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In Olympics, lose one and you could be done

by Phil Coffey
One game.

That's it.

In the Olympic hockey tournament, one game is the difference between a joyous celebration at the medial podium and packing your bags and heading back to the real world.

It is what makes the tournament so alluring to fans -- and a tightrope walk for teams.

Just ask the powerful 1980 Soviet Union squad about one game. To this day, Vladislav Tretiak, Slava Fetisov and others will insist that if they played Team USA 100 times, they would win 99 of them.

Too bad. It was one game and the Americans shocked the world.

Fast forward to 2002 and the pain of a talented Swedish team that would beat Belarus by the same ratio. But it was one game and a long shot that beat Tommy Salo to end Sweden's medal hopes.

One game.

The one-game philosophy sure makes it interesting, even in 2010 where logic tells you Team Canada has more than enough goods to win this thing. Or the Russians, with their strong goaltending and potent offense.

But ...

"If you were to put us against Canada in 82 games, I don't like our chances," Sweden's Daniel Alfredsson said. "But to play them one game, we definitely can beat them."

"I don't think it's a given that Canada's going to win. Not at all," American forward Ryan Malone told reporters. "I mean, I can understand why people here feel that way. There's a lot of pride. Canadians learn to play hockey before they go to church. But I look around at the players I've seen here today, and I see not just two or three teams that can win this. I see a lot of them."

"That's the biggest thing of all," Malone said. "It's just one game. Anything can happen."

The Stanley Cup Playoffs are a marathon, a grueling war of attrition in which the better team wins. The best-of-7 series usually means the better team wins -- not always, but usually. Those series are a true test of team building. The Olympics are the short form. Equally intriguing -- but perhaps more dangerous to the favored club.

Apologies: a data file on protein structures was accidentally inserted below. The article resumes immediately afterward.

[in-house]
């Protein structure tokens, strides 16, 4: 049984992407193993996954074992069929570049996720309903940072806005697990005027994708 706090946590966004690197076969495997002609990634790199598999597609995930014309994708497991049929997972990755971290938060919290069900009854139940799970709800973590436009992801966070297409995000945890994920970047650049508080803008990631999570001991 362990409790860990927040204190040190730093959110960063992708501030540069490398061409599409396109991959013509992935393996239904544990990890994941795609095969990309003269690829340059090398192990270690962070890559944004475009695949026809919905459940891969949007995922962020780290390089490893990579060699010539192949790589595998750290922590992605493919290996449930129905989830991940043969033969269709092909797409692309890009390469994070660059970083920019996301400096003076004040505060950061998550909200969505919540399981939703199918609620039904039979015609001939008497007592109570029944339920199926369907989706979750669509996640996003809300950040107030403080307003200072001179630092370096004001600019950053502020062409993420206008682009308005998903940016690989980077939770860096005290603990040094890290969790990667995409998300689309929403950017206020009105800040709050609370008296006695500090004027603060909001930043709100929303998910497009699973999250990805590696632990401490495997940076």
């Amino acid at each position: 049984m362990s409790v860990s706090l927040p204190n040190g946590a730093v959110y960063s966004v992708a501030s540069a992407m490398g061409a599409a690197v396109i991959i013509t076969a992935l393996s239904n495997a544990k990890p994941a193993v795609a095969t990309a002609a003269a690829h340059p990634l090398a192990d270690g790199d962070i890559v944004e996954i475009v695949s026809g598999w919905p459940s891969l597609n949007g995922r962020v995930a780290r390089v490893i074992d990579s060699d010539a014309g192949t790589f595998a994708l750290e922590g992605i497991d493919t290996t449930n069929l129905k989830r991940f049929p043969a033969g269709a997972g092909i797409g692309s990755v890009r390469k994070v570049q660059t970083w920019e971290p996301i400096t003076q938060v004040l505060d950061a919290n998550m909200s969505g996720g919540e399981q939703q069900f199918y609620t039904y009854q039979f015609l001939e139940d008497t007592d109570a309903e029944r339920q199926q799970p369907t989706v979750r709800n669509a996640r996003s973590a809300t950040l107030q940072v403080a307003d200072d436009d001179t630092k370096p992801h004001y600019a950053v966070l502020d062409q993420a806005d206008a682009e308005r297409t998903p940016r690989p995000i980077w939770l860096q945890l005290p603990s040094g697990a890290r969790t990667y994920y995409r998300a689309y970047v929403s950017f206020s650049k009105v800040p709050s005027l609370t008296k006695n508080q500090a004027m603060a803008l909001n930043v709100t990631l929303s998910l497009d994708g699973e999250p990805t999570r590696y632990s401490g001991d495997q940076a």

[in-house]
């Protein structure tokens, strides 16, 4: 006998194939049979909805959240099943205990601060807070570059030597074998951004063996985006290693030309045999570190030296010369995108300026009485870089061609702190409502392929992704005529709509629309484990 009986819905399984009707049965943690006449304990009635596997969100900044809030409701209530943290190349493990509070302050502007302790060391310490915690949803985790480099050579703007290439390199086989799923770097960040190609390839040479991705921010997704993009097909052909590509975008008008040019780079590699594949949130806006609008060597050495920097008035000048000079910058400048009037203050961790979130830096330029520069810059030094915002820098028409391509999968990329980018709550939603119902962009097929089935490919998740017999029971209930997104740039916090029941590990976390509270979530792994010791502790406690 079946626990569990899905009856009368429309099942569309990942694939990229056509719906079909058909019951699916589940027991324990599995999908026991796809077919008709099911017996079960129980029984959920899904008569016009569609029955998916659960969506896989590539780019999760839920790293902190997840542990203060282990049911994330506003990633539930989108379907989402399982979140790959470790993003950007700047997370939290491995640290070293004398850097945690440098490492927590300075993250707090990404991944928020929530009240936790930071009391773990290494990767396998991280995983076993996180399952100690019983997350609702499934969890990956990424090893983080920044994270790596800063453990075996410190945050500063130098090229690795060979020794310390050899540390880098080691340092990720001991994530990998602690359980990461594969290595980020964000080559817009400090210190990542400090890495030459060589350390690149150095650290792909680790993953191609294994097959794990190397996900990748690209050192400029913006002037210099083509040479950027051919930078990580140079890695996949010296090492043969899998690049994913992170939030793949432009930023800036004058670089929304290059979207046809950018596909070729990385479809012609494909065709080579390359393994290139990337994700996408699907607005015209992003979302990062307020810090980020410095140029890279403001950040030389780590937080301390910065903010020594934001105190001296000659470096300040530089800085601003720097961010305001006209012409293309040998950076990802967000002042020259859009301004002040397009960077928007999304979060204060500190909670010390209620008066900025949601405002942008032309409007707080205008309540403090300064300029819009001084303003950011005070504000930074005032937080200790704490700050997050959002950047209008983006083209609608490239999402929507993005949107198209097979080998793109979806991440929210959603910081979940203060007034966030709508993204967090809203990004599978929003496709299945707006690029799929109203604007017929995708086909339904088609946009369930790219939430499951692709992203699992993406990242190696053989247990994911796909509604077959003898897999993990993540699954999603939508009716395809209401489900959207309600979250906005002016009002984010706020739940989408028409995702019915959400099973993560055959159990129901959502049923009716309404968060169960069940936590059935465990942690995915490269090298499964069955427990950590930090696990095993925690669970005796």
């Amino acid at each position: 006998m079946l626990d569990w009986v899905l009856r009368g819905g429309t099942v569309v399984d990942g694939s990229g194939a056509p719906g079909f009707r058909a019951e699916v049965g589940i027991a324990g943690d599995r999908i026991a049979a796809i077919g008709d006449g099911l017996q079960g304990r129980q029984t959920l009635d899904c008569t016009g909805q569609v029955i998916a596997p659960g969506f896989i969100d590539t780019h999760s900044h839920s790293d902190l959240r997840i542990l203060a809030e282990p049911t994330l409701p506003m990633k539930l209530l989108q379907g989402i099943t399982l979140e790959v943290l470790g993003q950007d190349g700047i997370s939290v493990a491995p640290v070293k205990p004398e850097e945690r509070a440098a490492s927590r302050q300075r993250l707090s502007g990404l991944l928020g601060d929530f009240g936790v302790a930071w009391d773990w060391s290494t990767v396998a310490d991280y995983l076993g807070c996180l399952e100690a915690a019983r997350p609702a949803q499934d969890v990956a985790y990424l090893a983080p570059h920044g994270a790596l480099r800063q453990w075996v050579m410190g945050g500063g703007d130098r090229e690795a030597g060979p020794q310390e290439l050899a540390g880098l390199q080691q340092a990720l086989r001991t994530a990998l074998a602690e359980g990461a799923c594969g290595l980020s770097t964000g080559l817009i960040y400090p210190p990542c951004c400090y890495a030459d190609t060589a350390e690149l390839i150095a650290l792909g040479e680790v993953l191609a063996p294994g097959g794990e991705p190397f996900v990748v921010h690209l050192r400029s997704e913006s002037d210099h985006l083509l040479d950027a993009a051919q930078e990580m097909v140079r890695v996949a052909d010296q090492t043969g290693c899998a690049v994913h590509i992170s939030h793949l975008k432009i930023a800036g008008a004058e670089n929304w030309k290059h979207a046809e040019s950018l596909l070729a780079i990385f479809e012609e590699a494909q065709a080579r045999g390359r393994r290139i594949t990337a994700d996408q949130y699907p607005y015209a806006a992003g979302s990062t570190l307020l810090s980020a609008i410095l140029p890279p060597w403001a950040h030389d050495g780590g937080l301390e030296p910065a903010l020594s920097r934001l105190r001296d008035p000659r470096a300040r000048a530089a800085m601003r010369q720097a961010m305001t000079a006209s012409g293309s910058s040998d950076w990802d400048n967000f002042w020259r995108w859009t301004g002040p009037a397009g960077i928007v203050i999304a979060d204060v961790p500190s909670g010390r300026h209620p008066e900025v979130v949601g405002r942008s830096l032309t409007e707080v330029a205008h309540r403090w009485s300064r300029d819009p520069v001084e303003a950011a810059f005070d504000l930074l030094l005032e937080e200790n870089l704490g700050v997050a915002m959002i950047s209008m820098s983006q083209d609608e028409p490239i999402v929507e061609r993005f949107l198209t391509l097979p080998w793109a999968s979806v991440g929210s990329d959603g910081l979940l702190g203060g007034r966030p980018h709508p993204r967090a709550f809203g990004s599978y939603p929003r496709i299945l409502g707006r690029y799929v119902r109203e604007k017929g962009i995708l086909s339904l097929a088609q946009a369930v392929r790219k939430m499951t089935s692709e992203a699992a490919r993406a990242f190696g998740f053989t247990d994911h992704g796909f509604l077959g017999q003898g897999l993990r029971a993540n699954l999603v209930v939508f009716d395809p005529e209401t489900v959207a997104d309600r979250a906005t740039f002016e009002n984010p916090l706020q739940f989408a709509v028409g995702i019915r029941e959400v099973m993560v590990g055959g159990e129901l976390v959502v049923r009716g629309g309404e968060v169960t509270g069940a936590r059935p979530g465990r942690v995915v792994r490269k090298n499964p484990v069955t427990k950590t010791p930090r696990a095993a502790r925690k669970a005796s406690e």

"Honestly, do you think they will have a parade in Moscow if the Russians go home with a silver medal?" Team Canada Executive Director Steve Yzerman said.

"They won't. The expectation in Russia is gold. The expectation in Sweden is gold and, whether they admit or not, the USA is in this to win a gold medal -- and I won't forget any of the other countries, as well. All of us are playing to win a gold medal, and every team that doesn't will be disappointed.

"To me, it's like the Stanley Cup Final," Yzerman said. "Basically, you are going to play six or seven games to win a gold medal."

Yzerman argued that the three-game pool play portion of the tournament is not all that important because it is only for seeding purposes as before the knockout portion of the tournament --  which can be as many as four win-or-be-done games in a six-day period.

"You have those first three games, much like in a NHL playoff series, you're not possibly eliminated until the fourth game," he said. "It's the same type of situation here. We play Norway, Switzerland and the USA (in pool play), and then whether we play a qualification game or not. You have to win those games from that point on. That's the way we have to treat it, like we are playing in a Stanley Cup Final series.

"There's a little bit more uncertainty, but all the teams are in the same situation. We have basically a week to get it all figured out before you face a game where you could get eliminated."

Time heals all wounds  -- Tomas Vokoun admitted to Hal Habib of the Palm Beach Post that the bronze medal he won with the Czech Republic in 2006 is starting to look better and better.

Why? Vokoun, now the top goalie for the Czechs in Vancouver has some perspective on it all.

"I think with lots of time passing by, you appreciate any medal from the Olympics," Vokoun said. "Not many people in the world have a medal from the Olympics. At the time, it was kind of disappointing, but looking back, I'm proud of that."